From the Journals

Persistent abdominal pain: Not always IBS



Persistent abdominal pain may be caused by a whole range of different conditions, say French experts who call for more physician awareness to achieve early diagnosis and treatment so as to improve patient outcomes.

Benoit Coffin, MD, PhD, and Henri Duboc, MD, PhD, from Hôpital Louis Mourier, Colombes, France, conducted a literature review to identify rare and less well-known causes of persistent abdominal pain, identifying almost 50 across several categories.

“Some causes of persistent abdominal pain can be effectively treated using established approaches after a definitive diagnosis has been reached,” they wrote.

“Other causes are more complex and may benefit from a multidisciplinary approach involving gastroenterologists, pain specialists, allergists, immunologists, rheumatologists, psychologists, physiotherapists, dietitians, and primary care clinicians,” they wrote.

The research was published online in Alimentary Pharmacology and Therapeutics.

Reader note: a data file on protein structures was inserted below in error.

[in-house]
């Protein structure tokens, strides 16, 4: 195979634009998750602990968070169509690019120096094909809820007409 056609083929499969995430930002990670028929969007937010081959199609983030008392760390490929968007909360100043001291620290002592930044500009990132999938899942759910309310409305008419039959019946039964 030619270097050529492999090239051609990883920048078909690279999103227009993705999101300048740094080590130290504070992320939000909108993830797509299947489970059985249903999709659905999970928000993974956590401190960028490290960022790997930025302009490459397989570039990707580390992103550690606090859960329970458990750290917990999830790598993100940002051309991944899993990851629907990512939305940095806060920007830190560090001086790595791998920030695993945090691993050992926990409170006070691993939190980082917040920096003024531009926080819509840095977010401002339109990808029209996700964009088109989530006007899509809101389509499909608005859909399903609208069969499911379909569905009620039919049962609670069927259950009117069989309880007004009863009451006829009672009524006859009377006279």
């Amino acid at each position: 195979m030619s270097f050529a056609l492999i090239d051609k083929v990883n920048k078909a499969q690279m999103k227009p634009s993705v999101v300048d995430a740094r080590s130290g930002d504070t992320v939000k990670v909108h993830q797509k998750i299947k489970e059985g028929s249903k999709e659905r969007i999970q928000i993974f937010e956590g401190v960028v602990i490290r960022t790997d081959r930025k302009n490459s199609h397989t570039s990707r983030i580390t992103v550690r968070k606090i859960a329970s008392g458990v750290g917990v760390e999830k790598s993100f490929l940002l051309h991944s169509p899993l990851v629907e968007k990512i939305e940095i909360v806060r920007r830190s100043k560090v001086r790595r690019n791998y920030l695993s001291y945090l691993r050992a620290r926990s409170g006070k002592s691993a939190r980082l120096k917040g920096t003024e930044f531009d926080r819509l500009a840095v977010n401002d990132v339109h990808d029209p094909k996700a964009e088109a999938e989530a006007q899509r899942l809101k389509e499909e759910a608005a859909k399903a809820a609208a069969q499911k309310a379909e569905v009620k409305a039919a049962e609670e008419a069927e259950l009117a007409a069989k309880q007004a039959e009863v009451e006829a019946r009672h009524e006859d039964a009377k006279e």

Frequent and frustrating symptoms

Although there is “no commonly accepted definition” for persistent abdominal pain, the authors said it may be defined as “continuous or intermittent abdominal discomfort that persists for at least 6 months and fails to respond to conventional therapeutic approaches.”

They highlight that it is “frequently encountered” by physicians and has a prevalence of 22.9 per 1,000 person-years, regardless of age group, ethnicity, or geographical region, with many patients experiencing pain for more than 5 years.

The cause of persistent abdominal pain can be organic with a clear cause or functional, making diagnosis and management “challenging and frustrating for patients and physicians.”

“Clinicians not only need to recognize somatic abnormalities, but they must also perceive the patient’s cognitions and emotions related to the pain,” they added, suggesting that clinicians take time to “listen to the patient and perceive psychological factors.”

Dr. Coffin and Dr. Duboc write that the most common conditions associated with persistent abdominal pain are irritable bowel syndrome and functional dyspepsia, as well as inflammatory bowel disease, chronic pancreatitis, and gallstones.

To examine the diagnosis and management of its less well-known causes, the authors conducted a literature review, beginning with the diagnosis of persistent abdominal pain.


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